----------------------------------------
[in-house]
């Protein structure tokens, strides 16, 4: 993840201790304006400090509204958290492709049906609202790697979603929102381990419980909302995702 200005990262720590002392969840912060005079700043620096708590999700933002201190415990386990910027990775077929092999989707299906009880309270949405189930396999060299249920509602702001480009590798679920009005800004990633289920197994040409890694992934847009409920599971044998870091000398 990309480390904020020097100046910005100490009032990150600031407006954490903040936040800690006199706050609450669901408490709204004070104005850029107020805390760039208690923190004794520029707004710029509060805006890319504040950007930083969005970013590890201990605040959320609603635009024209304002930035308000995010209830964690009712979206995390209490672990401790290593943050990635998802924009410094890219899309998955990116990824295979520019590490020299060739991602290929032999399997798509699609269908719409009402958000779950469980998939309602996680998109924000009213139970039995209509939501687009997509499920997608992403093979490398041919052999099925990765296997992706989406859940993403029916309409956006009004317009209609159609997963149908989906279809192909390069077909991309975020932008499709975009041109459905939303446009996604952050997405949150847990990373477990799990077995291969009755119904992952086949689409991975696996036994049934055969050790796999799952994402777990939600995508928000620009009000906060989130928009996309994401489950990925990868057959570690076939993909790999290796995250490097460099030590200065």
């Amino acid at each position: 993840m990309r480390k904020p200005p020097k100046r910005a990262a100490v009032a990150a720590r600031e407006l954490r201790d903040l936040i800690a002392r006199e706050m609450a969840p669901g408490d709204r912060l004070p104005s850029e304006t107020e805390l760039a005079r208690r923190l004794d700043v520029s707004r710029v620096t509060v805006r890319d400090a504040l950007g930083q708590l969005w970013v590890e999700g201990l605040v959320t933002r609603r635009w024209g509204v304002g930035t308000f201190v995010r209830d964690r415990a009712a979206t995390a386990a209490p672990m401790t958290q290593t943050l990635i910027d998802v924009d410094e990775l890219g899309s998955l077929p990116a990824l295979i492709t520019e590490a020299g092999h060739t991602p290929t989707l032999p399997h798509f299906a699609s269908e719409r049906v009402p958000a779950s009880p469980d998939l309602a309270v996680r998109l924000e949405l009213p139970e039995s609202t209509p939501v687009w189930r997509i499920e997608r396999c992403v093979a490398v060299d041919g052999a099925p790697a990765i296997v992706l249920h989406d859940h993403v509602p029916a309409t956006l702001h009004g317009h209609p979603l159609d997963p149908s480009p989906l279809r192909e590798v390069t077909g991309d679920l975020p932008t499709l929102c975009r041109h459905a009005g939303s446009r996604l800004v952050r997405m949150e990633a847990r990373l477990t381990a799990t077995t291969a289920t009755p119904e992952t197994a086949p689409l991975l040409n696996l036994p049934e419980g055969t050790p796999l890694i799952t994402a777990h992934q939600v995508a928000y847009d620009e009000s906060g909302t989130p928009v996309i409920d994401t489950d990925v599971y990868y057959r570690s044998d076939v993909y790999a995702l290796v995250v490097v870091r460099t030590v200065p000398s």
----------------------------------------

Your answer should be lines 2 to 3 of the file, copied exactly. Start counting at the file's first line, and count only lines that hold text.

């Protein structure tokens, strides 16, 4: 993840201790304006400090509204958290492709049906609202790697979603929102381990419980909302995702 200005990262720590002392969840912060005079700043620096708590999700933002201190415990386990910027990775077929092999989707299906009880309270949405189930396999060299249920509602702001480009590798679920009005800004990633289920197994040409890694992934847009409920599971044998870091000398 990309480390904020020097100046910005100490009032990150600031407006954490903040936040800690006199706050609450669901408490709204004070104005850029107020805390760039208690923190004794520029707004710029509060805006890319504040950007930083969005970013590890201990605040959320609603635009024209304002930035308000995010209830964690009712979206995390209490672990401790290593943050990635998802924009410094890219899309998955990116990824295979520019590490020299060739991602290929032999399997798509699609269908719409009402958000779950469980998939309602996680998109924000009213139970039995209509939501687009997509499920997608992403093979490398041919052999099925990765296997992706989406859940993403029916309409956006009004317009209609159609997963149908989906279809192909390069077909991309975020932008499709975009041109459905939303446009996604952050997405949150847990990373477990799990077995291969009755119904992952086949689409991975696996036994049934055969050790796999799952994402777990939600995508928000620009009000906060989130928009996309994401489950990925990868057959570690076939993909790999290796995250490097460099030590200065």
């Amino acid at each position: 993840m990309r480390k904020p200005p020097k100046r910005a990262a100490v009032a990150a720590r600031e407006l954490r201790d903040l936040i800690a002392r006199e706050m609450a969840p669901g408490d709204r912060l004070p104005s850029e304006t107020e805390l760039a005079r208690r923190l004794d700043v520029s707004r710029v620096t509060v805006r890319d400090a504040l950007g930083q708590l969005w970013v590890e999700g201990l605040v959320t933002r609603r635009w024209g509204v304002g930035t308000f201190v995010r209830d964690r415990a009712a979206t995390a386990a209490p672990m401790t958290q290593t943050l990635i910027d998802v924009d410094e990775l890219g899309s998955l077929p990116a990824l295979i492709t520019e590490a020299g092999h060739t991602p290929t989707l032999p399997h798509f299906a699609s269908e719409r049906v009402p958000a779950s009880p469980d998939l309602a309270v996680r998109l924000e949405l009213p139970e039995s609202t209509p939501v687009w189930r997509i499920e997608r396999c992403v093979a490398v060299d041919g052999a099925p790697a990765i296997v992706l249920h989406d859940h993403v509602p029916a309409t956006l702001h009004g317009h209609p979603l159609d997963p149908s480009p989906l279809r192909e590798v390069t077909g991309d679920l975020p932008t499709l929102c975009r041109h459905a009005g939303s446009r996604l800004v952050r997405m949150e990633a847990r990373l477990t381990a799990t077995t291969a289920t009755p119904e992952t197994a086949p689409l991975l040409n696996l036994p049934e419980g055969t050790p796999l890694i799952t994402a777990h992934q939600v995508a928000y847009d620009e009000s906060g909302t989130p928009v996309i409920d994401t489950d990925v599971y990868y057959r570690s044998d076939v993909y790999a995702l290796v995250v490097v870091r460099t030590v200065p000398s």